Gyromitra poison info?
jpirko at umich.edu
Thu Jun 5 14:38:08 EST 1997
adgrant at nospam.waterw.com (Andrew Grant) writes: > In article <33932B10.6F45 at glpbooks.SPAMBLOCK.com>,
> jp at glpbooks.SPAMBLOCK.com wrote:
> >Hi there...I'm interested in the rocket fuel toxin in the
> >Beefsteak mushroom. I've read that it's considered poisonous
> >but that millions eat it. Very strange! Can someone enlighten
> >me? ---I recall also reading that different regions have beefsteaks
> >which have LESS of the toxin, making them edible. Is this the
> >case with the commercial beefsteaks available in Scandanavia?
> >I also read awhile back about a 'controlled substance' case about
> >such a company exporting beefsteaks to the US and getting into
> >trouble. Any news? Thanks...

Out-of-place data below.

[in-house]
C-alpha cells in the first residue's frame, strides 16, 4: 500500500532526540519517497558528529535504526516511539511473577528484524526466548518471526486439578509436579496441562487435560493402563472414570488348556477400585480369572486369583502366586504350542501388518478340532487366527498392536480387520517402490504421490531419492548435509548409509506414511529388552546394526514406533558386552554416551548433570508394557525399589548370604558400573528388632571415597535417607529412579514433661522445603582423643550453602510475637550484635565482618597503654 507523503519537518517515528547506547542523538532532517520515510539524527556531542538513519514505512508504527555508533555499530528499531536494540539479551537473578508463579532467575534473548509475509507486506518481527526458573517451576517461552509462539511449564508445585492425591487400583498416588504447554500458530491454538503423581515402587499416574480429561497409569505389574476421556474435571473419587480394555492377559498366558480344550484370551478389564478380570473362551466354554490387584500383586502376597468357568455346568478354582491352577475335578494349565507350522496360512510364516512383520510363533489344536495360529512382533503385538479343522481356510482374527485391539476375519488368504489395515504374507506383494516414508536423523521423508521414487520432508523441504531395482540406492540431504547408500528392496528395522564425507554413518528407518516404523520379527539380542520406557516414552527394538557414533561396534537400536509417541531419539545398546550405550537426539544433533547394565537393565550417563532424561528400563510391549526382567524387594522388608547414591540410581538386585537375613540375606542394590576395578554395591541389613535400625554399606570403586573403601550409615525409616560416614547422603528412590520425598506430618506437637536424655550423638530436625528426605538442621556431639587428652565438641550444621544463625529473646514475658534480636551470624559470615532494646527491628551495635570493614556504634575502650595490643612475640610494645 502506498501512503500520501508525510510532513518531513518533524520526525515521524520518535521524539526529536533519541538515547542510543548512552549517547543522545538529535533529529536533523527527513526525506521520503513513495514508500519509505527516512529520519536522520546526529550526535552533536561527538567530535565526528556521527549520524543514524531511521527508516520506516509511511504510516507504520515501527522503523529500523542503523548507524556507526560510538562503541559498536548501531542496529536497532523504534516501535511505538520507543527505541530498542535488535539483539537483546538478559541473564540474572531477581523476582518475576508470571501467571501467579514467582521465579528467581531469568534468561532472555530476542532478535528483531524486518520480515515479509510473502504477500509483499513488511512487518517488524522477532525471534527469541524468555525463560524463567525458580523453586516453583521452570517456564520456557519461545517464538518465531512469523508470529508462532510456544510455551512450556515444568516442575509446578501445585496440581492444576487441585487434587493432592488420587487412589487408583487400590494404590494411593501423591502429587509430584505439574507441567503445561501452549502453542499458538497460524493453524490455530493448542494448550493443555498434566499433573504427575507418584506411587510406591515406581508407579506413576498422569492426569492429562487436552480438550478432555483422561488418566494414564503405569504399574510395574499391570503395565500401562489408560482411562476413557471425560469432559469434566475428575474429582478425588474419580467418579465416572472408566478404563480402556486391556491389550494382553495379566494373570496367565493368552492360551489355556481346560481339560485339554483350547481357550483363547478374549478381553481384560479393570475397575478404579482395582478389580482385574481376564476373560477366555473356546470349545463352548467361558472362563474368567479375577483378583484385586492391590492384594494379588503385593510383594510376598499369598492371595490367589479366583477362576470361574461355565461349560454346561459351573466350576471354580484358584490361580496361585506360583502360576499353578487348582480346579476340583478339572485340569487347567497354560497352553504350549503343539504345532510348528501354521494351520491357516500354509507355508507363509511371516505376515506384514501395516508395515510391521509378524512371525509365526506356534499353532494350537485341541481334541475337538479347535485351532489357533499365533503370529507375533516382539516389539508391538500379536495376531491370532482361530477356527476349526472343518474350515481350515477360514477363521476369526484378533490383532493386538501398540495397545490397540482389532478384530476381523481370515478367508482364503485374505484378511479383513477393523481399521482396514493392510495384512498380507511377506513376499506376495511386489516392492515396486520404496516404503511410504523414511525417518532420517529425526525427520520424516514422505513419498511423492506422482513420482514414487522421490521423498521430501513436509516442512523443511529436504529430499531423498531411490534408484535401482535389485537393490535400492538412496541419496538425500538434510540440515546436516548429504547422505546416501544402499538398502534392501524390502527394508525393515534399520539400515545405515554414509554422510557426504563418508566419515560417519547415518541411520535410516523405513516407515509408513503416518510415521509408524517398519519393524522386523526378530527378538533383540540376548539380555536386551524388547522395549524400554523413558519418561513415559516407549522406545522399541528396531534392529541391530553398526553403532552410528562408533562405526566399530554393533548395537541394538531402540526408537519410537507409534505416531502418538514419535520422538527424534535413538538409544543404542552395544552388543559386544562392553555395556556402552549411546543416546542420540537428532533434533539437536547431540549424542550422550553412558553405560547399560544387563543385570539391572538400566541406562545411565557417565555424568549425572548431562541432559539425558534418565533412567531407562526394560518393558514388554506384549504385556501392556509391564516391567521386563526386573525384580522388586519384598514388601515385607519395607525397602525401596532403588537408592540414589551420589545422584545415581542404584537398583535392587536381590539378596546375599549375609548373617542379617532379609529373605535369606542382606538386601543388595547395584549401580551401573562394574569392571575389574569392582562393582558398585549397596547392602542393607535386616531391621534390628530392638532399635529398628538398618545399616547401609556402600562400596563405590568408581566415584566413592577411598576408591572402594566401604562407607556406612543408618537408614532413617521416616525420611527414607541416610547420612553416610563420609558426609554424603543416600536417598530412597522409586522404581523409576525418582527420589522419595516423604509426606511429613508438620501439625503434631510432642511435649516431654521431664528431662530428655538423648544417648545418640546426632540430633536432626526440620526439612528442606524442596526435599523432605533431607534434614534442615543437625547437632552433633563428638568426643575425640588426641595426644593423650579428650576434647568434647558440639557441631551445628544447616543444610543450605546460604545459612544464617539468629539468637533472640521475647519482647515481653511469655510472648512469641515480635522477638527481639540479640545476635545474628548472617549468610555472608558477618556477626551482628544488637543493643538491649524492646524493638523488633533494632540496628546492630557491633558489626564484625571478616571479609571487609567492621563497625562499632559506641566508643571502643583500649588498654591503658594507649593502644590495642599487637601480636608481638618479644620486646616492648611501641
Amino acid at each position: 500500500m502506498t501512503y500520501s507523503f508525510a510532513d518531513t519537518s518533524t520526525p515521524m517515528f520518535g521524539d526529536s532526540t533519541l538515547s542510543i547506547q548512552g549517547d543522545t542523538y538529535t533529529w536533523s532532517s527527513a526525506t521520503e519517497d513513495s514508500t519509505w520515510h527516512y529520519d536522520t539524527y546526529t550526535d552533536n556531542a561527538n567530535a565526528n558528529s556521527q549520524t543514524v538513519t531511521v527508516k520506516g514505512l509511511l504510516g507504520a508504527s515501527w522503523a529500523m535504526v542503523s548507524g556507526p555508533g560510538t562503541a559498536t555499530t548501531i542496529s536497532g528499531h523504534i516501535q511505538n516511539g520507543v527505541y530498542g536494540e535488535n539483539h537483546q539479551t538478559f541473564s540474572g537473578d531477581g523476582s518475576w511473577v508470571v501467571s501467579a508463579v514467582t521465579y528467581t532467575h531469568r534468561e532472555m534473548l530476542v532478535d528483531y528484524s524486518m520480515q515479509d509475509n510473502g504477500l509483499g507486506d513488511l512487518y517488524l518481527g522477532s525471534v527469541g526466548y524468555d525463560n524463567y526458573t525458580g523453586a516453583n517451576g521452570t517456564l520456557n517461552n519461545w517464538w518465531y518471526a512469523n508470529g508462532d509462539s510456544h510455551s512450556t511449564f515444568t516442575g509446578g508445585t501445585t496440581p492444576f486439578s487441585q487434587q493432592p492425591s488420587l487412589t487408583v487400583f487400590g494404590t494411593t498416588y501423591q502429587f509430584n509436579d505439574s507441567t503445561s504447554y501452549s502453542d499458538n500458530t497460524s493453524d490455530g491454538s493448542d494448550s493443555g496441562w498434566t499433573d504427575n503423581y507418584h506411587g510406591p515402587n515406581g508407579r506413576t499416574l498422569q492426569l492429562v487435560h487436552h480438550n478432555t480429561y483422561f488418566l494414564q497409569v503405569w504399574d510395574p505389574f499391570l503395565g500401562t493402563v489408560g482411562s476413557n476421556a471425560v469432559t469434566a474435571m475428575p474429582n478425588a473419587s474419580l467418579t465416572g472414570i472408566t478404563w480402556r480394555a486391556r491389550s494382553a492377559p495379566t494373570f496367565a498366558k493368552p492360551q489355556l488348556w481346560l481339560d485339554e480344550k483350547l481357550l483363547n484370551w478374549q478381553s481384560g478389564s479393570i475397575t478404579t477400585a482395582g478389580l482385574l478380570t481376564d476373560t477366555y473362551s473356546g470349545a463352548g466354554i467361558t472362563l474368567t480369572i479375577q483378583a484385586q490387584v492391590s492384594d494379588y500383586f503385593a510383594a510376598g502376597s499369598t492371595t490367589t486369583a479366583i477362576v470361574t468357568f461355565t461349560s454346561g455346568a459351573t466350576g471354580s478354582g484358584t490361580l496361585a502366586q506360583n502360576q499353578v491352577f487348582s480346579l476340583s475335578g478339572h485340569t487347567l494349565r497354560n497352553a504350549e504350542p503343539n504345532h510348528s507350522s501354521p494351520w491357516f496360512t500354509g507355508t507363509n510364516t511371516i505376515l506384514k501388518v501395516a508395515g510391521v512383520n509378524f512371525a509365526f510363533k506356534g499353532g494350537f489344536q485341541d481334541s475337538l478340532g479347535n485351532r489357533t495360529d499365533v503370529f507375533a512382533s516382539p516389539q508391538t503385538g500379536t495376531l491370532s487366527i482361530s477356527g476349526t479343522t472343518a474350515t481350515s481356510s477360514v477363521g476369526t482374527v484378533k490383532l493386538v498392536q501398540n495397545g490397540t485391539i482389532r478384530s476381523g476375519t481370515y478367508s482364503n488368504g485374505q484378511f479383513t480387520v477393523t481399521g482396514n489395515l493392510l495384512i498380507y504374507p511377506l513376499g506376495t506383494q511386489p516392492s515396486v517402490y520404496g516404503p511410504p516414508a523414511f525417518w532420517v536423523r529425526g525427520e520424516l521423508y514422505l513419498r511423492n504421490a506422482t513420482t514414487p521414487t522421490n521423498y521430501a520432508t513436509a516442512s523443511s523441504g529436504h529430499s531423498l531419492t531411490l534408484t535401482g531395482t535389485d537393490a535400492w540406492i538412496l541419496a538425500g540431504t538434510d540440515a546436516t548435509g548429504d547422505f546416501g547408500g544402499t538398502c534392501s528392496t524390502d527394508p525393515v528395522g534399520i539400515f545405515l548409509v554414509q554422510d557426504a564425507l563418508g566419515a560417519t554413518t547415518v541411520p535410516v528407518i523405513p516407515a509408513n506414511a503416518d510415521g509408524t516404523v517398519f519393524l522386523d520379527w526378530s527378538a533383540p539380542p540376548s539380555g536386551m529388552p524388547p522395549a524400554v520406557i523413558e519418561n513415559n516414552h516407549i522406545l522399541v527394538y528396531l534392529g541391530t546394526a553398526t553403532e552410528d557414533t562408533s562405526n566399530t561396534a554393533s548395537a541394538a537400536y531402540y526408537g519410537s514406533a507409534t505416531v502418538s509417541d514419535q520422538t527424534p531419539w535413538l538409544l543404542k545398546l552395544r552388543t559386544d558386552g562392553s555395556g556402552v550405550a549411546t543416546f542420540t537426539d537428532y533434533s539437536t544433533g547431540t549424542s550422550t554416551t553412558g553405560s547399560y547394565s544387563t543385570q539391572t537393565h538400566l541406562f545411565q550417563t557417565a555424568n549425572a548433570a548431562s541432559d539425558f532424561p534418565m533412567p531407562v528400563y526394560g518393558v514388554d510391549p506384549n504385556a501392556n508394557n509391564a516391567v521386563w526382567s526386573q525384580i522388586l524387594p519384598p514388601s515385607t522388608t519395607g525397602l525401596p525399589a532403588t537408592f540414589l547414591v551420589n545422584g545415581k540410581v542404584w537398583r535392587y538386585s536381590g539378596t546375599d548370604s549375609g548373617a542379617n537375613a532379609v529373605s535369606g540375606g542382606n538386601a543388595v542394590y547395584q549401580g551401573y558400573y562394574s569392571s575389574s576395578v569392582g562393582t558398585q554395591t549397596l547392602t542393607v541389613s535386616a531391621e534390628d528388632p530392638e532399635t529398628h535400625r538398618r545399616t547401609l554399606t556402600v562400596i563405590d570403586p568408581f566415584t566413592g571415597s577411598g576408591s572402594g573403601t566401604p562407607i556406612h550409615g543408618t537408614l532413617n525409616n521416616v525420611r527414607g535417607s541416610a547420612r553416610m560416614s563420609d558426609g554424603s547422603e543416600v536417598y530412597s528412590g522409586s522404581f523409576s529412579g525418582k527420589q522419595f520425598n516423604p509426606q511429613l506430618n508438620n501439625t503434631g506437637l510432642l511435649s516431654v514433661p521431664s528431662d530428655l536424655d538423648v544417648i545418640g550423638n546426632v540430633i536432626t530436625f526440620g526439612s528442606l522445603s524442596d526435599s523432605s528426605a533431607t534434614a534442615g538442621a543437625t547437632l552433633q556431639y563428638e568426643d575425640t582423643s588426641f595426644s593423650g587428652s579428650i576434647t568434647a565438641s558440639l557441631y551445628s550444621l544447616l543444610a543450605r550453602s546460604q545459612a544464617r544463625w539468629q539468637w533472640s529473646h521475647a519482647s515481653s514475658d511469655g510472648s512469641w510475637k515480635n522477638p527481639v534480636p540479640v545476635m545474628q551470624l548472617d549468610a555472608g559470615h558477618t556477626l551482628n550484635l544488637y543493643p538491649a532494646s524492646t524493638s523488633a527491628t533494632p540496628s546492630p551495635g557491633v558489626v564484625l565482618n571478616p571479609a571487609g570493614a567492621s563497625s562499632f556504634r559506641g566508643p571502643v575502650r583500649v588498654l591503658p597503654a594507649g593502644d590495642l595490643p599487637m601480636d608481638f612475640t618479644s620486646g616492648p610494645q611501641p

> I have never heard the Gyromitra called a beefsteak mushroom. That
> name is usually applied (at least in the US to Boletus edulis. Gyromitra
> esculenta is often called the false morel and contains the poison
> monomethyl hydrazine (MMA). MMA is a recognized poison. People have eaten
> these mushrooms safely after cooking because MMA is volatile, it boils at
> 87.5 C, and cooks off (at least to a large extent) during cooking. There
> have been cases where the cook became seriously ill by inhaling the vapor
> from cooking while those that ate the mushrooms did not. Note that MMA
> has been confirmed in about 6 or 8 gyromitra species and reported or
> suspected of being present in about a dozen other sorts of mushroom but so
> far as I know not including any boletus species. The "controlled
> substance" case sounds more like a hallucinogenic mushroom.
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> Andy Grant
Gyromitra esculenta is called 'beefsteak' in Northern Michigan. As always
much confusion about edibility. Half the people say yes, half say no. I
don't mess around with it.
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